View Full Version : The smallest checked bag

11-13-2014, 06:50 PM
Flying back from Israel now. The A30, daylight backpack and Pilot combo worked well, with some glitches. I will write more about it once I am home.

Meanwhile, I am experimenting with checking the dry bag I used for clothes washing on the trip. It contains my pocket knife, and also a Hebrew phrase book and leftover sunscreen. Things I could afford to lose, though I assume the trip insurance would cover loss or damage. If this works it will be my new way to keep a pocket knife when I travel! And I did find it was needed at times.


The other passengers in line thought it was funny. One of them actually held it while I snapped the photo, mainly for identification purposes in case that's needed later.

11-13-2014, 07:02 PM
Safe travels! Looking forward to your report back. That checked bag looks to be the size of a flipper. If you didn't have the pocket knife, would it still fit in the A30?

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11-13-2014, 07:21 PM
Yes. It folds up to almost nothing. It traveled in the A30 up till now. I puffed it up with air when I rolled the top closed to make it more visible to the baggage handlers.

11-14-2014, 02:50 PM
Hi bchaplin! I'd love to hear how your trip went. How was Zurich, and how was Israel? I'm also curious to know how your dry bag worked for laundry. I've been thinking about trying that method but hadn't heard whether it works well or not.

11-14-2014, 02:56 PM
Not that there's anything wrong with that ... but did you have to pay a fee to check that bag? I haven't flown internationally in a while (well, once last year, but with no checked bags) -- do you still get a bag or two checked free these days?

If not, that's gotta be some pocketknife ;)

Also: I'll soon get around to pasting in some Bihn-in-Israel photos from a few years back. Hope you had a great time -- I'd like to go back, but haven't yet, and sometimes the tensions seem higher than others ...

The travel-photos section should be called "Bihn there / done that."

11-15-2014, 05:15 AM
The bag made it! It was dirty but does not seem to be ripped, which I was very surprised at.

If this isn't clear to anyone reading this, don't use this method for anything you are not upset to lose. I considered it a gamble.

No, Swiss Air does not charge a fee for a checked bag. If so, it would not have been worthwhile to try this out. The nice thing about traveling on an airline that doesn't charge for checked bags is that the overheads are not overly full from people trying to avoid the fee and boarding the plane is a smoother process. However, I prefer to keep the bag with my clothes and other items with me anyway.

To answer the questions above:

Zurich was great, though I was a little tired after the night flights and would have liked more time to see it.

Israel was WONDERFUL. I'm a big fan of going in November. It is off-season and not too hot. Traveling solo has its pros and cons, but I had some great experiences and would do it all over again tomorrow if I didn't have to go back to work. All accommodations were airbnb's, which worked out very well. Most of my time was spent sightseeing at historical sites and museums, and doing day tours. In all four cities I stayed at, most restaurants had outdoor seating. For some reason, this is just so nice for me. I really like sitting outside, even if it is a little cool, and watching the street-life.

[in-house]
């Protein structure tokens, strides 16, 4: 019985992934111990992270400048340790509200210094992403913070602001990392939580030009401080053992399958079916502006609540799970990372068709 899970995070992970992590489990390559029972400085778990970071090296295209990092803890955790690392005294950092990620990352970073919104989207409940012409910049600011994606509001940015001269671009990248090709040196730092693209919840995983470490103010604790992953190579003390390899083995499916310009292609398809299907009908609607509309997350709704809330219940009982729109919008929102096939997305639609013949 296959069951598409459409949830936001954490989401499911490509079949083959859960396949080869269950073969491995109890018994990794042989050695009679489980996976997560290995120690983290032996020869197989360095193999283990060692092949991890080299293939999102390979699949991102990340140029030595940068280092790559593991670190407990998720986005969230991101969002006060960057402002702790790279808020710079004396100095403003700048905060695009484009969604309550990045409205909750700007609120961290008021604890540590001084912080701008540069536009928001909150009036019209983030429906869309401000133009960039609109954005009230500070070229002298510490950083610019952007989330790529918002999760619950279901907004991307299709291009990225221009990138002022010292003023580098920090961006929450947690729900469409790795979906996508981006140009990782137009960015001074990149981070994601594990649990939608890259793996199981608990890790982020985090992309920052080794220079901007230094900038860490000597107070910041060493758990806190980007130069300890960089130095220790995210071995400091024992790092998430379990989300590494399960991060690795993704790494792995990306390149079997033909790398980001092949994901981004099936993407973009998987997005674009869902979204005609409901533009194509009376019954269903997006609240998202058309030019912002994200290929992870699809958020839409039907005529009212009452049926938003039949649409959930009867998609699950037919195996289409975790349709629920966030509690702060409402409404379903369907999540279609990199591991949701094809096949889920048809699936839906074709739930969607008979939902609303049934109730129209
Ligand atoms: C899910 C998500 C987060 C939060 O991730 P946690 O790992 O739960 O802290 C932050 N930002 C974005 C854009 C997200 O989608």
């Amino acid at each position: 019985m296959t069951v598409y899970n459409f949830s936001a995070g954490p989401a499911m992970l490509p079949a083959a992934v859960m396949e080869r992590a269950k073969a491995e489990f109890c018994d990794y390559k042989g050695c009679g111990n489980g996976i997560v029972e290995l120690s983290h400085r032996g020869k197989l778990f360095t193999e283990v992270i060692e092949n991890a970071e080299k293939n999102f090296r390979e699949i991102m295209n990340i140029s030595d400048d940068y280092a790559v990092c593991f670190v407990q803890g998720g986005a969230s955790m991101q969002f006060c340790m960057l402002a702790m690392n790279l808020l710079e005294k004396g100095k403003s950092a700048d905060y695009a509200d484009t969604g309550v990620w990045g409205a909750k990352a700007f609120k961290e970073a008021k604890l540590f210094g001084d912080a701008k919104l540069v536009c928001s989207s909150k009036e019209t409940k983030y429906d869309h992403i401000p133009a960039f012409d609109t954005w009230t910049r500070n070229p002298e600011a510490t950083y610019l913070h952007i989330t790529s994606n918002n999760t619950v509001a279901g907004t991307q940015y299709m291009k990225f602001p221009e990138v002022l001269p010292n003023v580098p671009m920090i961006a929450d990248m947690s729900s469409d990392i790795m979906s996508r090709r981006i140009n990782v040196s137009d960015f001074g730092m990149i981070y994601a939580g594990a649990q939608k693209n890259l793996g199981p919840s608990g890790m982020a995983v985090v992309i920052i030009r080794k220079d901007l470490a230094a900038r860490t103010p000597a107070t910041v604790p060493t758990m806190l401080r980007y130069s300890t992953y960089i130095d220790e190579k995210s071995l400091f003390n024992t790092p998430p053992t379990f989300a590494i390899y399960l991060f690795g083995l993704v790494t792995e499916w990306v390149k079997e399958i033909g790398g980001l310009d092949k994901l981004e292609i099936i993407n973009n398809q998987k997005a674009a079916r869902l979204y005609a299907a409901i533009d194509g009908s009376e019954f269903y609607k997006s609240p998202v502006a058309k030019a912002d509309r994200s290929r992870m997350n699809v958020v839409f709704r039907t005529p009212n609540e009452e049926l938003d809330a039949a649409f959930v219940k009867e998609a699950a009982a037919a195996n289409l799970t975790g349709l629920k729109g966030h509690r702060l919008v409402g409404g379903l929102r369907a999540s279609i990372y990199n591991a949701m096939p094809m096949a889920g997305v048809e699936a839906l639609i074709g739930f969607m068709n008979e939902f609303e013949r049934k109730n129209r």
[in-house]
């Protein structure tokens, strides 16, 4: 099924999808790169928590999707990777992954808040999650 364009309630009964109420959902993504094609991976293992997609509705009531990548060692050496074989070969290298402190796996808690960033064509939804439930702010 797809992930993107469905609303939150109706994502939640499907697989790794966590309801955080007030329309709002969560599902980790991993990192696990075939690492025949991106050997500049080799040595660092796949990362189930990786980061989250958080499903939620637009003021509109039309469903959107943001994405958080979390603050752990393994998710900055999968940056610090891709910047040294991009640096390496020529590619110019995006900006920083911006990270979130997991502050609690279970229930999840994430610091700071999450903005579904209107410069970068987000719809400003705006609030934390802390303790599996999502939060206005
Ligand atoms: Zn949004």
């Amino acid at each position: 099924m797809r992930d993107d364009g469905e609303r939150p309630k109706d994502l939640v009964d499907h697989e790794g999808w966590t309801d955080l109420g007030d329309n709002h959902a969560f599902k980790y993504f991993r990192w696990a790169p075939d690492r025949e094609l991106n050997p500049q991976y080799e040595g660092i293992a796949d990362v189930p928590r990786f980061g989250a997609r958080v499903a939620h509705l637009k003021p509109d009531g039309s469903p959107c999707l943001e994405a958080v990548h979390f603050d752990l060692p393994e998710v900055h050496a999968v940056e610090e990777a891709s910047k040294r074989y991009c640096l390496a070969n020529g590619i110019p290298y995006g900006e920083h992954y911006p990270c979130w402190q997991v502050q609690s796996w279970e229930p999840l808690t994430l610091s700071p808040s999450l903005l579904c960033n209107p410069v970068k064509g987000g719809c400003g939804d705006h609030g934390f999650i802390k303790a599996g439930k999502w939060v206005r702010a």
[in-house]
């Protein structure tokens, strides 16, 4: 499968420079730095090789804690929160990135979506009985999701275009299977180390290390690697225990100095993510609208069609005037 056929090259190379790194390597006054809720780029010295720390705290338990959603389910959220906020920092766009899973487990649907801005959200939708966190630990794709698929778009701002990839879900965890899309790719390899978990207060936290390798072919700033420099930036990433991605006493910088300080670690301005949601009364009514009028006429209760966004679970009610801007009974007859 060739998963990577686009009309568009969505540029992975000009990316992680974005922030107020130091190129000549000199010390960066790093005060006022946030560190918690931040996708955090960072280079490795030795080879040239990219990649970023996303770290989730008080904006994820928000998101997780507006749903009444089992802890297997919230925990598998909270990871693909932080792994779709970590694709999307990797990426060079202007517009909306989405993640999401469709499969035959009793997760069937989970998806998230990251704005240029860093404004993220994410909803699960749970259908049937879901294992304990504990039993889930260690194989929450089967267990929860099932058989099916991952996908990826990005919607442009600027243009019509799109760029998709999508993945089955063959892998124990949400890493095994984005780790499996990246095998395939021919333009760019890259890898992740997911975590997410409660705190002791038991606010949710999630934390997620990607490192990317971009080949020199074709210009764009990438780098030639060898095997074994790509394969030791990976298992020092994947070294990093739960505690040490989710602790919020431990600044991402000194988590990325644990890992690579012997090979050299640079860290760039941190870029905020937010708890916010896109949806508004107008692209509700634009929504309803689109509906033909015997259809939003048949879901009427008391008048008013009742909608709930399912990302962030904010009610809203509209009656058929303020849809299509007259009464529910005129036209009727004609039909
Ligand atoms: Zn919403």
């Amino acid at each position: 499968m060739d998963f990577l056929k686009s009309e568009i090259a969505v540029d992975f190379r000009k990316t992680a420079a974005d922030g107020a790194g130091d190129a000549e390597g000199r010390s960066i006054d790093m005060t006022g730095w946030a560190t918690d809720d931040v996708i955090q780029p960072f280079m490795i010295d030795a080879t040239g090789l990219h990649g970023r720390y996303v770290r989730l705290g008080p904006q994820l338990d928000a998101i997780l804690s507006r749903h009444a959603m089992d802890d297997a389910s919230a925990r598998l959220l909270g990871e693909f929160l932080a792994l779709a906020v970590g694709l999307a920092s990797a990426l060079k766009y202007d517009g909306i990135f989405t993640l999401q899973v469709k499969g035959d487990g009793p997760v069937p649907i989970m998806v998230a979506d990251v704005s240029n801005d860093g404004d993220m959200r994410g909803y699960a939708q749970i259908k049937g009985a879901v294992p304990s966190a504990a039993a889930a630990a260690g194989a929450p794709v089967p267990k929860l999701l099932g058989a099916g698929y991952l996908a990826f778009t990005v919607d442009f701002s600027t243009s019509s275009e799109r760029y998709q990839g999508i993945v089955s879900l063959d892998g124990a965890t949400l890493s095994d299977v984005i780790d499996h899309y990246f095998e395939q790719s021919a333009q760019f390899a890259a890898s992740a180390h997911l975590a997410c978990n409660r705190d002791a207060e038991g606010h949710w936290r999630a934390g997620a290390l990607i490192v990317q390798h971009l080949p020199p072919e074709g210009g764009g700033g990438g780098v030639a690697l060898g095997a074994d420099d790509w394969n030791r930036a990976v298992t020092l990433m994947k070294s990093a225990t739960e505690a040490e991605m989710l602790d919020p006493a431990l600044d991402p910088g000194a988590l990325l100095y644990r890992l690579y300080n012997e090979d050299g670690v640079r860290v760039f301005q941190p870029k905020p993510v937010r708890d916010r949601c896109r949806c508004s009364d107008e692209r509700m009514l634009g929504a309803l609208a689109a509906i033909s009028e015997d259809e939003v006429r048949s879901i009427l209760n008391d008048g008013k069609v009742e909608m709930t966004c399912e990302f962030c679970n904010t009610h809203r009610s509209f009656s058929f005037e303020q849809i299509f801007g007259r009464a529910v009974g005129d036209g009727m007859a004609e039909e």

I would love to see your photos! Tensions were certainly high in Jerusalem that week. I did get tear-gassed a little when visiting the Mount of Olives, as the gas drifted over towards our tour. This wasn't much fun at the time, but once we rounded the hill it wasn't a problem anymore. Haifa, Tzfat and Tel Aviv were comparatively calmer.
The dry bag was fine. It rolled up very small and did not leak. It was the ultrathin kind from Sea to Summit. I had almost purchased a "Scrubba", which is specifically designed for clothes washing, and may get this next time. With the dry bag, I filled it with hot water and detergent, added the clothes, and then stuck my hands in the bag, agitating and rubbing by hand, and then let them sit for 20 minutes in the detergent. Two rinses, squeeze dry, roll in a towel, then hang overnight. In some places the clothes did NOT dry overnight and were still damp, so I did laundry on the first day of a two-night stay whenever possible. I forgot to bring a clothes line, which I regretted, so I had to be creative in finding places to hang the clothes.

The pocket knife is nothing special. I think it cost $10 to $15. I just like having one with me. It has a little scissors, which is needed sometimes to open packaging.

11-15-2014, 05:51 AM
Also, here is a more realistic view of the green dry bag, when not puffed up with air, and its contents. The white paper bag you see in the background actually held the knife, phrase book and sunscreen, to keep them from poking holes in the nylon.


11-15-2014, 04:19 PM
What? No Ahava hand lotion? :-)